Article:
First there is a 40% increase in the density of the muscle’s capillary bed. A detailed study completed in Poland recently concluded with the following statement. “Endurance trained men have 821 capillaries per mm2, that is 40.3% more than untrained men (585 per mm2).”

A similar Manchester Metropolitan University study concluded that “endurance exercise training results in profound adaptations of the cardio-respiratory and neuromuscular systems that enhance the delivery of oxygen from the atmosphere to the mitochondria and enable a tighter regulation of muscle metabolism. These adaptations effect an improvement in endurance performance that is manifest as a rightward shift in the ‘velocity-time curve’. This shift enables athletes to exercise for longer at a given absolute exercise intensity, or to exercise at a higher exercise intensity for a given duration.”

So what is the practical effect of these changes? One National Champion I coached began by swimming 26×200 meter sets in 2.45 with a heart rate of 160. Four years later the same swimmer was swimming the same set on the same interval, at the same heart rate in 2.16; same effort 18% faster. All the physiological changes mentioned above had occurred. This swimmer could now swim at a 100 meter rate of 1.08 without dipping into her anaerobic mechanisms. Her base aerobic pace had improved from 1.23 per 100 to 1.08. When she added anaerobic training to that she quickly came down 13 seconds to 1.10 when she was training at 1.23 pace and 55 when her training aerobic pace was 1.08.

At its most simple the faster you can swim aerobically the further ahead you start and the faster you will swim when you dip into your anaerobic and speed energy systems. And that’s true whether the event is 50 or 100 or 200 or 1500 meters.

There are two frustrating aspects of Brent’s comments. The argument that quality trumps quantity is just bloody insulting. I’ve coached three female swimmers who could swim 100×100 meters going every 1.30 and average 1.06. In one set the last 2×100 were in 59. One of the swimmers was an Olympic Gold Medalist, another a Pan Pac Bronze Medalist and the third a Pan Pac semi-finalist. Their time of 1.06 for that set was probably better quality than sprint swimmers could swim for ten of them. For a well trained athlete further does not mean slow. Any coach would be hard pushed to describe a 1.06 pace for 10,000 meters as lacking quality.

The second frustration is the argument that long distance swimmer “decreases maximal stroking power”. This is a similar argument to the “you’ll lose your speed” argument. Arthur faced that comment all the time. His curt reply was, “Where will it go?” Brent’s claim ignores the fact that most distance coaches have only ever argued for 50% of the athletes time to be spent doing big distances. The other weeks, the other 50%, focus on power, speed and anaerobic conditioning. That’s plenty of time to take care of the speed and power aspects of the athlete’s preparation. This summer I coached a 33 year old male swimmer to two Master’s world records in the 50 and 100 meters butterfly. Before his swims we spent ten weeks doing all the stuff Barry would drool over. For ten weeks he never swam further than 16,000 in a week. But he did it on top of a steady aerobic base. That’s why it worked.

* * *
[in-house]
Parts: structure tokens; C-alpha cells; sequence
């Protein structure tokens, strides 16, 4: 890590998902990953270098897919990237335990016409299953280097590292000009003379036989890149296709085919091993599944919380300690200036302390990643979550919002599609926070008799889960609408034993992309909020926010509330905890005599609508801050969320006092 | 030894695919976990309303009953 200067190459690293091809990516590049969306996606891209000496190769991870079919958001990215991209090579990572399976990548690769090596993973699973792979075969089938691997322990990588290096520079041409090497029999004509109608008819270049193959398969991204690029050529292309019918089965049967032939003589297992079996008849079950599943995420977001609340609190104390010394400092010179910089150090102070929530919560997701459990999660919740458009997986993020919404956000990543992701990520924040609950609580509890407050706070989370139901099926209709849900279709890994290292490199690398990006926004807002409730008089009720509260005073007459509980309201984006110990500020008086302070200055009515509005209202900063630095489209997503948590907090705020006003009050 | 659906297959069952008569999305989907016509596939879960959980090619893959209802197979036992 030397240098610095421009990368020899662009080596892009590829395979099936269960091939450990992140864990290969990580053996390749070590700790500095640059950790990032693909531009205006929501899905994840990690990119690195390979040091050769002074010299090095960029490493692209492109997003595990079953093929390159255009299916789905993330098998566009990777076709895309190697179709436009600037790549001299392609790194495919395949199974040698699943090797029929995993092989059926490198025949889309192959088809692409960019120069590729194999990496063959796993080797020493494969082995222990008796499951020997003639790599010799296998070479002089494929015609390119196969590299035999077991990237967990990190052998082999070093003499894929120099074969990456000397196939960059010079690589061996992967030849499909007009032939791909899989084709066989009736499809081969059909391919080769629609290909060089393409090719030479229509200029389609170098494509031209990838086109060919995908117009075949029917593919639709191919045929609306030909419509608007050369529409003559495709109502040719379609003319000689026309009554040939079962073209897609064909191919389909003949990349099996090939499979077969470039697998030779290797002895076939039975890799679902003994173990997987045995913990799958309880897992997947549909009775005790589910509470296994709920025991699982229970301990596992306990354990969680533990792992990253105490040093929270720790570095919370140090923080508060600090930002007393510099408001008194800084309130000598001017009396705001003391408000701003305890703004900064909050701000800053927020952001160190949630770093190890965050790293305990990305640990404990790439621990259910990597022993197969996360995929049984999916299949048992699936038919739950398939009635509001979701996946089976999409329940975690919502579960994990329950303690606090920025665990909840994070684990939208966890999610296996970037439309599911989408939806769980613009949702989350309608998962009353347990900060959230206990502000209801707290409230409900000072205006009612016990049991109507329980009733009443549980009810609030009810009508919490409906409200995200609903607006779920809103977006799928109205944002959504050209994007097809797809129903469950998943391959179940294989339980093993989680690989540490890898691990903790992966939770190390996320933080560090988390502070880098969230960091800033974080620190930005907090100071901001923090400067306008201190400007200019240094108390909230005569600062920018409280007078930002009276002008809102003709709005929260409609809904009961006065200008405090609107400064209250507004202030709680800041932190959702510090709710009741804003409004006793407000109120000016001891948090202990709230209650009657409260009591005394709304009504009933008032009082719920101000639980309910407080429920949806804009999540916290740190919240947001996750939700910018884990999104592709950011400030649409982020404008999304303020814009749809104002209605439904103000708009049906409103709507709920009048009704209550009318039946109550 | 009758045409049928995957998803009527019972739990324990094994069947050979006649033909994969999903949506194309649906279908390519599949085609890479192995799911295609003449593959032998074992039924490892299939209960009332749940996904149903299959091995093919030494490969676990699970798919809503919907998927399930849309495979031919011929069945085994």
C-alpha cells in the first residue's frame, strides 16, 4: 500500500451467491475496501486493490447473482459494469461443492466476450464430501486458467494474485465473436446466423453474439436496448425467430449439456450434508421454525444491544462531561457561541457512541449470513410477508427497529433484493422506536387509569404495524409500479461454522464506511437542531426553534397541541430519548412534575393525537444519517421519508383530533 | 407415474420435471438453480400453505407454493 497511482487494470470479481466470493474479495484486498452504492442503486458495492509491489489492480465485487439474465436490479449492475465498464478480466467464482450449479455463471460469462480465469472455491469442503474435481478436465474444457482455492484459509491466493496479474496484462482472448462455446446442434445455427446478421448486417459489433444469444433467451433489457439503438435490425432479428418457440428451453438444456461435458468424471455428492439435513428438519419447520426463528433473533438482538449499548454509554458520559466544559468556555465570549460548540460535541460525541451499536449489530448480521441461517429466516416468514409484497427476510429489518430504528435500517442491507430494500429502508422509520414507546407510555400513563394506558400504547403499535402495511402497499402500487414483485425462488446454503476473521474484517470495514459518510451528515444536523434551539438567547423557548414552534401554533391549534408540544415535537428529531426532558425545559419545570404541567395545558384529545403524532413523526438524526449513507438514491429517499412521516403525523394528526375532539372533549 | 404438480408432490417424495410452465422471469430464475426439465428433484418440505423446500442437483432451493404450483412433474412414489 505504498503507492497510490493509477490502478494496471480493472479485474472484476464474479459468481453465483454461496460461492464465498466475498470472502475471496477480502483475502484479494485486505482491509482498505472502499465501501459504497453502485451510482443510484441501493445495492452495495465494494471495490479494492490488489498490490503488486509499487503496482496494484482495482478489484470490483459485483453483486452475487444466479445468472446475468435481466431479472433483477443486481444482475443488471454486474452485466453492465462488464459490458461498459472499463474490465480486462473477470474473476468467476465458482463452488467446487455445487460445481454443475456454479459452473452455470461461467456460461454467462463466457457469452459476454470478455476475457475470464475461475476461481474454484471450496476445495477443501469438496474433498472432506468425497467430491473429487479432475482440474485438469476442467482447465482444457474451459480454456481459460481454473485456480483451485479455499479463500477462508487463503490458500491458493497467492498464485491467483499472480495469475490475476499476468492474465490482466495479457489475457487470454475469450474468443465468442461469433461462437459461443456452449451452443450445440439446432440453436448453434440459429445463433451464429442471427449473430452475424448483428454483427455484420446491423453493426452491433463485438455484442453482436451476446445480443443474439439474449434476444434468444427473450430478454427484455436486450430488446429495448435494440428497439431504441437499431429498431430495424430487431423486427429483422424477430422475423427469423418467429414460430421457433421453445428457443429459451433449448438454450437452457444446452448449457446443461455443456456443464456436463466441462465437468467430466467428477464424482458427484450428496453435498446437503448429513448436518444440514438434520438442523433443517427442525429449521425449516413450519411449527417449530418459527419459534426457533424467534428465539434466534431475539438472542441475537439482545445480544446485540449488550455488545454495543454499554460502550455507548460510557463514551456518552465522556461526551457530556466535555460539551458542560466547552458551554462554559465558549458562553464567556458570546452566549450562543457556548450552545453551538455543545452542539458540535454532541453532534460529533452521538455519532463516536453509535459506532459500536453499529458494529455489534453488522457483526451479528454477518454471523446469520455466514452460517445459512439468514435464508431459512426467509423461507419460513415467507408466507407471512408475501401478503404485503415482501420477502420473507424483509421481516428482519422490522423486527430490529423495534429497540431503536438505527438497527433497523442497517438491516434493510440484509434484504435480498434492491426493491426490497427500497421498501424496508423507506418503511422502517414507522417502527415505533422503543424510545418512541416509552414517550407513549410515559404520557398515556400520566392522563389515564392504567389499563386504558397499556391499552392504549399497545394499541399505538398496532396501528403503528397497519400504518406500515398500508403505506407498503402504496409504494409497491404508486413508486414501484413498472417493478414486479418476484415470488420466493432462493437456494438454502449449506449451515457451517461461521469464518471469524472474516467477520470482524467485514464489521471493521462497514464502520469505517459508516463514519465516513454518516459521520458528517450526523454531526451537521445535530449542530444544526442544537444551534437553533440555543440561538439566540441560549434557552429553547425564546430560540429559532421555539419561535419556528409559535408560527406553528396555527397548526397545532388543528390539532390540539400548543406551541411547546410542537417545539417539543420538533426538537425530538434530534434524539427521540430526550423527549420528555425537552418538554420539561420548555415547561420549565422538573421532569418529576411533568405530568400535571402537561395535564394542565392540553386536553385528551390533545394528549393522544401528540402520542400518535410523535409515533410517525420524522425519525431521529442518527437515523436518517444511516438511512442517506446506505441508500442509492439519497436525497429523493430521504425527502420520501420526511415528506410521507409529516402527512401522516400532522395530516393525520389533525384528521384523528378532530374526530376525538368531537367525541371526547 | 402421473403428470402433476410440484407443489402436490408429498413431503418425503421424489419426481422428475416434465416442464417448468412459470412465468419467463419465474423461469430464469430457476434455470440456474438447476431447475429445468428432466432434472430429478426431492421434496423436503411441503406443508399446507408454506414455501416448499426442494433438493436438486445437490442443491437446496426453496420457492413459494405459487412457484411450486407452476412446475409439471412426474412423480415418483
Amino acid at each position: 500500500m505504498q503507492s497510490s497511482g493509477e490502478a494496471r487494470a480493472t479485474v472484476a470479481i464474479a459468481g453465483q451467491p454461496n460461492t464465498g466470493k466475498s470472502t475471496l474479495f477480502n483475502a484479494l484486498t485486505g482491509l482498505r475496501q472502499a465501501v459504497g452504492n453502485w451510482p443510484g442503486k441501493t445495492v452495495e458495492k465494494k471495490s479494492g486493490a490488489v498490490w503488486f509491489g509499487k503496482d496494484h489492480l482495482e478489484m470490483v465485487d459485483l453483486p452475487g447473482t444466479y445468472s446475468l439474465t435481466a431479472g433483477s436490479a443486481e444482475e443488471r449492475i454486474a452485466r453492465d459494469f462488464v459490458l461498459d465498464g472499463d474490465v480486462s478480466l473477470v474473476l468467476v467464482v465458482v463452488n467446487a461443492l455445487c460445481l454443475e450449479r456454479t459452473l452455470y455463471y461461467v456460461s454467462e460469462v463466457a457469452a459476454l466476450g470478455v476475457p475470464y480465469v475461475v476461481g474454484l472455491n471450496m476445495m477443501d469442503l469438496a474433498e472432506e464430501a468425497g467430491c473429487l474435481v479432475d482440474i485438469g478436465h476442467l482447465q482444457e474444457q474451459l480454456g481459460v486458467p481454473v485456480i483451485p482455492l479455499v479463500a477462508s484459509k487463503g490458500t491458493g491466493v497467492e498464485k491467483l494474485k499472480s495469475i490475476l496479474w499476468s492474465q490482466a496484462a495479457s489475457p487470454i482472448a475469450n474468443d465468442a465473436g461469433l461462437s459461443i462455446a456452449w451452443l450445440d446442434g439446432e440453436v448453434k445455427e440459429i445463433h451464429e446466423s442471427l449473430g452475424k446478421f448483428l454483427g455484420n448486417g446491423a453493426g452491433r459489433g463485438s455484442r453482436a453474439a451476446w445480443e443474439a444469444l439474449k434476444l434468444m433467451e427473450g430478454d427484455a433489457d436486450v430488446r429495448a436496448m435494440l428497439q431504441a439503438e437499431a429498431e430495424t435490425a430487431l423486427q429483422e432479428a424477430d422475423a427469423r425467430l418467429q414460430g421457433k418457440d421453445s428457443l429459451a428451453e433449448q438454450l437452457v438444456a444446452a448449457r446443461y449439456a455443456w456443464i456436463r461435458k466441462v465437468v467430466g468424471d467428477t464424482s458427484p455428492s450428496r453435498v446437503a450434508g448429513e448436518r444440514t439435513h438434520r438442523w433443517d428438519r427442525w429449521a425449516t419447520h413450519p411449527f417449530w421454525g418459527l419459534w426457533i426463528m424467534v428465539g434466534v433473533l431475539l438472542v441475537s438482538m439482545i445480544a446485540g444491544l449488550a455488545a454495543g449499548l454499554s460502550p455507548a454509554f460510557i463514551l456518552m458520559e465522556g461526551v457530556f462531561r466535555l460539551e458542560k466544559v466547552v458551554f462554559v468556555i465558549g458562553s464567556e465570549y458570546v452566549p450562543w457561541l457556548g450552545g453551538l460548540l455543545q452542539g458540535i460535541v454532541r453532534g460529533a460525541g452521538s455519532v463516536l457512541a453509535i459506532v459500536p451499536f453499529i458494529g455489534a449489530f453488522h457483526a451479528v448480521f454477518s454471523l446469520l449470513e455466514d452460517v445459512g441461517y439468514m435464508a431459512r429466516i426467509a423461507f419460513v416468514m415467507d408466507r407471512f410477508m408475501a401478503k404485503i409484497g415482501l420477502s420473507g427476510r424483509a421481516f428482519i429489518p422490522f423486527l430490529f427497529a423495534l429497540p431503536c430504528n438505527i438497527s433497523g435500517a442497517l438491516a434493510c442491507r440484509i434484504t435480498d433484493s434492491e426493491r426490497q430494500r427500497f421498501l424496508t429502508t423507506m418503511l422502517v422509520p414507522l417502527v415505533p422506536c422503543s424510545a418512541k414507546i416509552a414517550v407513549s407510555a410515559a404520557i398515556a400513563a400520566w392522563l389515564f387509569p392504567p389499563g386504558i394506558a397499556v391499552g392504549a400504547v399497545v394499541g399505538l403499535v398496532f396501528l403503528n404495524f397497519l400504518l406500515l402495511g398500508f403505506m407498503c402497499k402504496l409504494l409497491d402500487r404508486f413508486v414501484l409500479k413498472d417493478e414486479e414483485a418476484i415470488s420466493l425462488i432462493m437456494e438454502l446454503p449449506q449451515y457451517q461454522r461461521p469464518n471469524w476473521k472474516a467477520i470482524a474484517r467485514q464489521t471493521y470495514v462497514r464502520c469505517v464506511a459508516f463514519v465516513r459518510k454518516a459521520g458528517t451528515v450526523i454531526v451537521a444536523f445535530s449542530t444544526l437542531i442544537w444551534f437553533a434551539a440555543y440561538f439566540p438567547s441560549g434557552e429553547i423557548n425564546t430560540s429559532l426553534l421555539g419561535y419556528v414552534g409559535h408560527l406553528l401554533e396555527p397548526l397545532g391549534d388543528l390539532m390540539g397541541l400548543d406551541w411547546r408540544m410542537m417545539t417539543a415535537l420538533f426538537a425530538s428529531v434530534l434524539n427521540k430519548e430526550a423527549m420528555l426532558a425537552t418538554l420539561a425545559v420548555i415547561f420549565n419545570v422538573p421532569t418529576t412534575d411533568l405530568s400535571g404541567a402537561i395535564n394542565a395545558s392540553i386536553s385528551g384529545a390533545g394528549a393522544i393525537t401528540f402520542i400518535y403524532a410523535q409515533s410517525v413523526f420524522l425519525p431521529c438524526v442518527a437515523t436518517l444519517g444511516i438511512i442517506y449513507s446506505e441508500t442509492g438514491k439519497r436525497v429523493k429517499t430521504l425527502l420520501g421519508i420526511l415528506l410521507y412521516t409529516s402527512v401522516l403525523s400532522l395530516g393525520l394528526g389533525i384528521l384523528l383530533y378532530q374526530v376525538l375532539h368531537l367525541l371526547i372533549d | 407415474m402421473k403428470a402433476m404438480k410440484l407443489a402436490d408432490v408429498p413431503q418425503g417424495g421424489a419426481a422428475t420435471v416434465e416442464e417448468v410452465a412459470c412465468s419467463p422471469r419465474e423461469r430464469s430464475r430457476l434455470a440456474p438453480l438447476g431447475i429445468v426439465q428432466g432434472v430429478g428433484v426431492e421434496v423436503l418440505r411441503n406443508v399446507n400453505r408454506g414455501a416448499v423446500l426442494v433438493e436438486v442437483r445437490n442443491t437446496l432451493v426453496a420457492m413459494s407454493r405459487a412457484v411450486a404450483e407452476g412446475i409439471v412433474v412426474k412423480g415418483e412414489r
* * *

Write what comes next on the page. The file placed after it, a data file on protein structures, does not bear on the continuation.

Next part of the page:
I once asked Arthur, “What’s the most important stage of your training program?” He answered, “The speed-work period of course; because that’s when you get ready to race.” That’s from the man who invented long distance training.

Arthur’s Run

Wednesday, March 24th, 2010

By David

Arthur Lydiard is best known as the architect of the long distance conditioning method of training. He introduced the world to the idea that running 100 miles a week was good for you. What is less well known is the 24 mile Sunday run that was a staple ingredient of Arthur’s program. He called it the Waiatarua. A few years ago when I was what Alison describes as a, “svelte young thing” I ran the Waiatarua. When Alison was one of the world’s best middle distance runners she also added the Waiatarua to her list of accomplishments. I was impressed by that. Competing on the European circuit, running in the Commonwealth Games and winning national championships was all well and good. To be a real runner though; you first had to master the Waiatarua.